The editors are seeking contributions to a volume of primary source materials that provide an insight into the many and contested meanings of “the environment,” spanning the period c.1650 to 1950. The geographic focus is on the regions that were under imperial dominance, with the aim of exploring how colonial expansion reframed the meaning of “the environment” in spaces across the globe with relevance to the British Empire. The editors seek sources that provide insights into alternative and counter-colonial ways of imagining “the environment,” produced by colonized and/or people marginalized by race, gender, disability, sexuality, socio-economic status, and other categories of identity. They welcome engagements with the complex and contested meaning of “primary source” and are open to a wide range of genres, including visual and textual, and sources that are representative of oral traditions and material cultures.
This volume will be part of a 5-volume series, “Gender, Colonialism, and Science: A Cross-Cultural Compendium of Primary Sources” from Routledge. Collectively, the volumes will illuminate gendered knowledge about nature in various cultural contexts from approximately 1650 to 1950. They will offer a readily accessible compendium of primary source materials that span geographies and cultural perspectives, precisely during a period when understandings of nature by women, queer, non-binary, two-spirit and/or transgender persons became increasingly invisible and important, and yet all the more contested. The guiding principles of the volumes are as follows:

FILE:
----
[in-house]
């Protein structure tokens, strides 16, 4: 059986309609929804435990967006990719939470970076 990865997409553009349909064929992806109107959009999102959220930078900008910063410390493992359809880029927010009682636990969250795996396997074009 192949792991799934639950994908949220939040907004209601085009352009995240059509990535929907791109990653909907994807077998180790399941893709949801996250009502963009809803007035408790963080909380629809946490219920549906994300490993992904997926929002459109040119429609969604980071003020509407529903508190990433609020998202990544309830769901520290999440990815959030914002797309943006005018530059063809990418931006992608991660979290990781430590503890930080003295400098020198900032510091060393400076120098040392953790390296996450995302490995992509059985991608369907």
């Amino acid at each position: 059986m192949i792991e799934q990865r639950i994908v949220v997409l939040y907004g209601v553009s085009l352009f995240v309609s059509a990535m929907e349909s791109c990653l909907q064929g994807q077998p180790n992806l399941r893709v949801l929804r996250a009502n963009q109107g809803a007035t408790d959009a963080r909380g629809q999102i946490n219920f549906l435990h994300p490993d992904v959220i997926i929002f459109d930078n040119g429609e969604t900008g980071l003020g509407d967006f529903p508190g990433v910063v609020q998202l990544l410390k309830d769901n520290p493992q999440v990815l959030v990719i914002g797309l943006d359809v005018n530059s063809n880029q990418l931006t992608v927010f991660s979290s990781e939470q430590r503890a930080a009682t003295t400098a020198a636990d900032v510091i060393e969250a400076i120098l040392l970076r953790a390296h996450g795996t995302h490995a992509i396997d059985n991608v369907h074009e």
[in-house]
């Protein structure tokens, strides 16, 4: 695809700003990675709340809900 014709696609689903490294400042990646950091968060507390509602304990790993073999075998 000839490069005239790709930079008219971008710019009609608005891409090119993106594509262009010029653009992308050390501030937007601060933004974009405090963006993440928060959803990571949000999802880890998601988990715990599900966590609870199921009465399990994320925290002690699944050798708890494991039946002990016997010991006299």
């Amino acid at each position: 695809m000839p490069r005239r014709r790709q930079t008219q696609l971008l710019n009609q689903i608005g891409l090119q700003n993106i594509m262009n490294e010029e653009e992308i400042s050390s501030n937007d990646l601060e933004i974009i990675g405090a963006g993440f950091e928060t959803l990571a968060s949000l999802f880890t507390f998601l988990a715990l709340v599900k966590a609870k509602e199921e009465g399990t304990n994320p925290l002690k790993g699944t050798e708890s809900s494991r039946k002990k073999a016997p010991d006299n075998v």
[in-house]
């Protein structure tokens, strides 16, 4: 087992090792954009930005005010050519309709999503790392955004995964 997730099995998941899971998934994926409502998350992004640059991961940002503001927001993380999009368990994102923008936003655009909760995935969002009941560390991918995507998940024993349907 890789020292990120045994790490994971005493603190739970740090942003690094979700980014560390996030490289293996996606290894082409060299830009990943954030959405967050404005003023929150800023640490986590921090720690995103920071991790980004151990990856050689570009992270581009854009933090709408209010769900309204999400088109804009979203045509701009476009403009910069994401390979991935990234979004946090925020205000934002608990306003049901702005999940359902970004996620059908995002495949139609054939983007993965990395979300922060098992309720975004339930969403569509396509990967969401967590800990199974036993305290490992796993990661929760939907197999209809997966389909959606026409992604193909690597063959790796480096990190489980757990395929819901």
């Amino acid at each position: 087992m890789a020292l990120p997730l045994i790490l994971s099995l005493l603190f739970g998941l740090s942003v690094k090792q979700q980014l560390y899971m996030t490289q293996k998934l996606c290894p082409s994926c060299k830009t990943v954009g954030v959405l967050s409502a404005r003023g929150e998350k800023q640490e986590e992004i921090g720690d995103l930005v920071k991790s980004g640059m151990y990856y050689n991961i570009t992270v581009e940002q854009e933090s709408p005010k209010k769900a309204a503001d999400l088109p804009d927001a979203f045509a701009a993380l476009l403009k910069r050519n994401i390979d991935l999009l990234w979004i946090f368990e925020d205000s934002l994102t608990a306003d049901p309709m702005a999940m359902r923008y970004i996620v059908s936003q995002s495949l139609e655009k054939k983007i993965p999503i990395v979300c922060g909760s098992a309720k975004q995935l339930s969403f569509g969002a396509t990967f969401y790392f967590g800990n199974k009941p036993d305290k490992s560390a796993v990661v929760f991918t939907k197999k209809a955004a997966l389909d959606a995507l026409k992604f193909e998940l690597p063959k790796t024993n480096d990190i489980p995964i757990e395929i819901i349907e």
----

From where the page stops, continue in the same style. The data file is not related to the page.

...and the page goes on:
- Inclusion of highly original, cross-cutting, and transdisciplinary sources.
- Variety of source types (textual, material, visual, and auditory) and subtypes (published documents, unpublished manuscripts, popularizations, etc.).
- Provenance of sources spanning geographical regions globally, with a shared connection to the British Empire but collectively achieving cultural diversity.
- Rarity of sources, privileging inclusion of less accessible, lesser-known sources over ones widely known and/or widely accessible.
- Each source preceded by a brief 100-200 word headnote providing necessary context, and followed by recommended further reading.
To contribute an interpretative headnote, please send a 200-word description of the recommended source(s), source producer(s), explanation of the relevance of the source to the series, and a brief bio to volume editors Drs Bridget Keown ([email protected]) Laura Lovett,([email protected]), and Ayah Nuriddin ([email protected]) by December 31, 2022.
Future due dates are TBD.
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